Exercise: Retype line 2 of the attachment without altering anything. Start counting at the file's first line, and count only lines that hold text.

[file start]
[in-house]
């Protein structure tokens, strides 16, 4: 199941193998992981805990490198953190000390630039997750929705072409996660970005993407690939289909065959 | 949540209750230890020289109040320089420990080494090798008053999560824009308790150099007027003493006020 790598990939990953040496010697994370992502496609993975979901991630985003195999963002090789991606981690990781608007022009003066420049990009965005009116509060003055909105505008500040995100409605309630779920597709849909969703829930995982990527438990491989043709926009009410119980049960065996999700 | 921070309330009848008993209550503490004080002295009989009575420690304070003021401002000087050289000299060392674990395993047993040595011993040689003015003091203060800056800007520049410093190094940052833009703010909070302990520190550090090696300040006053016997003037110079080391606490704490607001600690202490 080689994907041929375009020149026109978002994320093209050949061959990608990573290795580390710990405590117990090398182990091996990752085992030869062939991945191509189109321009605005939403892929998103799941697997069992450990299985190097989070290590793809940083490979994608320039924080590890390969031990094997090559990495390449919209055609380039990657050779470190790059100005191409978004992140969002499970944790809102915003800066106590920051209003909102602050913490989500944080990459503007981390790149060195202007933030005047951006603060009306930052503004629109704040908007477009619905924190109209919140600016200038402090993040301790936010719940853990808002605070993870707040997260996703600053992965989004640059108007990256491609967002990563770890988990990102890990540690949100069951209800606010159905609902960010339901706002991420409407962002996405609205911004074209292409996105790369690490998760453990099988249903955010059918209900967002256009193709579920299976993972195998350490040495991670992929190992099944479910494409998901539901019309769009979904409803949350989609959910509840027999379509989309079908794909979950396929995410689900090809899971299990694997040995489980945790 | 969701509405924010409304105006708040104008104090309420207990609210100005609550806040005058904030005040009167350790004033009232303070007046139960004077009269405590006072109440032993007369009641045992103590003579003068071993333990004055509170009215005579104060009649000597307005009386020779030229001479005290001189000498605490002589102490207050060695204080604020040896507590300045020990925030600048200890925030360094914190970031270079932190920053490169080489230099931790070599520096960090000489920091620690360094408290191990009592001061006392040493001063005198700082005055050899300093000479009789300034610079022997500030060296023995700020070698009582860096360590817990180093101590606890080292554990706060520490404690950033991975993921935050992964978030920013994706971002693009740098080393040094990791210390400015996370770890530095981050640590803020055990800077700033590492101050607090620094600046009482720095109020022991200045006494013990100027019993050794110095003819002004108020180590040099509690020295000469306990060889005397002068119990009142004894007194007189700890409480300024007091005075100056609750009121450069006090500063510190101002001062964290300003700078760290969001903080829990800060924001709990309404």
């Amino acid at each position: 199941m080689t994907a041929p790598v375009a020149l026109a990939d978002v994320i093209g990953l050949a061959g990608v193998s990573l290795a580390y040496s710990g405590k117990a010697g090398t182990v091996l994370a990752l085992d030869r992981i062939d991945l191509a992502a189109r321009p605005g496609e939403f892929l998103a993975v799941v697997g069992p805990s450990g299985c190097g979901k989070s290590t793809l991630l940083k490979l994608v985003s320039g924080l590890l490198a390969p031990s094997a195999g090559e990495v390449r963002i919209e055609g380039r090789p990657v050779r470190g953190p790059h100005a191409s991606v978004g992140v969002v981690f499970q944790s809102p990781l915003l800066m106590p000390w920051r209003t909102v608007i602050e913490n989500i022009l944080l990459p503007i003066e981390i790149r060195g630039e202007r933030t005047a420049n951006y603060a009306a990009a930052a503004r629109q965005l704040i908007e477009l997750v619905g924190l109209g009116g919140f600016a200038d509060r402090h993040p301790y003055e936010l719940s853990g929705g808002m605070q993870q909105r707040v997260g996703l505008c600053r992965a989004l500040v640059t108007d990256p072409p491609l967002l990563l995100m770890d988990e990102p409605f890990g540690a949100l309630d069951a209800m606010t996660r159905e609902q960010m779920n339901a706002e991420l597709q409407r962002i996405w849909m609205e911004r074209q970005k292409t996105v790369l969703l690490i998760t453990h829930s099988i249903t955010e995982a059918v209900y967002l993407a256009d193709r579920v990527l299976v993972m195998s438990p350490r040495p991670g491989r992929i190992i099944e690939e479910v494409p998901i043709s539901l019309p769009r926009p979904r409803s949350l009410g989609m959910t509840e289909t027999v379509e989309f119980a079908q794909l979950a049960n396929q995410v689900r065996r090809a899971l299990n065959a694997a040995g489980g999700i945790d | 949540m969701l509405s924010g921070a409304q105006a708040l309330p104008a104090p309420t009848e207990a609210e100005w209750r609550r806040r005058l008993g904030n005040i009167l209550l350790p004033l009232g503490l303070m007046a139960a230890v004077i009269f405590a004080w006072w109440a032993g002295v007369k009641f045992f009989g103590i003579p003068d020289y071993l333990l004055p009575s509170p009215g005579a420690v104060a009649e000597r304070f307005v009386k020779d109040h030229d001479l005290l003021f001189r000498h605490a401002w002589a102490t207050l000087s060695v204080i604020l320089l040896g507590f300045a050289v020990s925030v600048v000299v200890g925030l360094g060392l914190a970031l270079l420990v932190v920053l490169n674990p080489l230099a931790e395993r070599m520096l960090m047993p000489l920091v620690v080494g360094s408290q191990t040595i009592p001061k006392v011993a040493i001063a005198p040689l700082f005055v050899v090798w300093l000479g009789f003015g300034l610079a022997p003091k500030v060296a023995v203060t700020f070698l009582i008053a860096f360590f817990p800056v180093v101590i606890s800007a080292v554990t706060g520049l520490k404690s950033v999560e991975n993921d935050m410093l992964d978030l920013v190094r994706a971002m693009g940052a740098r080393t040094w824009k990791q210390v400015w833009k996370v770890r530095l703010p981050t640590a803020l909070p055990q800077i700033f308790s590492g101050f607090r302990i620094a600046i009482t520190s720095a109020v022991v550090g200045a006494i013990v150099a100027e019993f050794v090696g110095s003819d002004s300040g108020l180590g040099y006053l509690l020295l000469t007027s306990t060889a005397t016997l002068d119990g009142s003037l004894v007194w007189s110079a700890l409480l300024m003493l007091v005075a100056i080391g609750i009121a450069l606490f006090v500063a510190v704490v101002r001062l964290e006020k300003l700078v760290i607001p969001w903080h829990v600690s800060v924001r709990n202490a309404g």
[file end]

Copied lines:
């Protein structure tokens, strides 16, 4: 199941193998992981805990490198953190000390630039997750929705072409996660970005993407690939289909065959 | 949540209750230890020289109040320089420990080494090798008053999560824009308790150099007027003493006020 790598990939990953040496010697994370992502496609993975979901991630985003195999963002090789991606981690990781608007022009003066420049990009965005009116509060003055909105505008500040995100409605309630779920597709849909969703829930995982990527438990491989043709926009009410119980049960065996999700 | 921070309330009848008993209550503490004080002295009989009575420690304070003021401002000087050289000299060392674990395993047993040595011993040689003015003091203060800056800007520049410093190094940052833009703010909070302990520190550090090696300040006053016997003037110079080391606490704490607001600690202490 080689994907041929375009020149026109978002994320093209050949061959990608990573290795580390710990405590117990090398182990091996990752085992030869062939991945191509189109321009605005939403892929998103799941697997069992450990299985190097989070290590793809940083490979994608320039924080590890390969031990094997090559990495390449919209055609380039990657050779470190790059100005191409978004992140969002499970944790809102915003800066106590920051209003909102602050913490989500944080990459503007981390790149060195202007933030005047951006603060009306930052503004629109704040908007477009619905924190109209919140600016200038402090993040301790936010719940853990808002605070993870707040997260996703600053992965989004640059108007990256491609967002990563770890988990990102890990540690949100069951209800606010159905609902960010339901706002991420409407962002996405609205911004074209292409996105790369690490998760453990099988249903955010059918209900967002256009193709579920299976993972195998350490040495991670992929190992099944479910494409998901539901019309769009979904409803949350989609959910509840027999379509989309079908794909979950396929995410689900090809899971299990694997040995489980945790 | 969701509405924010409304105006708040104008104090309420207990609210100005609550806040005058904030005040009167350790004033009232303070007046139960004077009269405590006072109440032993007369009641045992103590003579003068071993333990004055509170009215005579104060009649000597307005009386020779030229001479005290001189000498605490002589102490207050060695204080604020040896507590300045020990925030600048200890925030360094914190970031270079932190920053490169080489230099931790070599520096960090000489920091620690360094408290191990009592001061006392040493001063005198700082005055050899300093000479009789300034610079022997500030060296023995700020070698009582860096360590817990180093101590606890080292554990706060520490404690950033991975993921935050992964978030920013994706971002693009740098080393040094990791210390400015996370770890530095981050640590803020055990800077700033590492101050607090620094600046009482720095109020022991200045006494013990100027019993050794110095003819002004108020180590040099509690020295000469306990060889005397002068119990009142004894007194007189700890409480300024007091005075100056609750009121450069006090500063510190101002001062964290300003700078760290969001903080829990800060924001709990309404």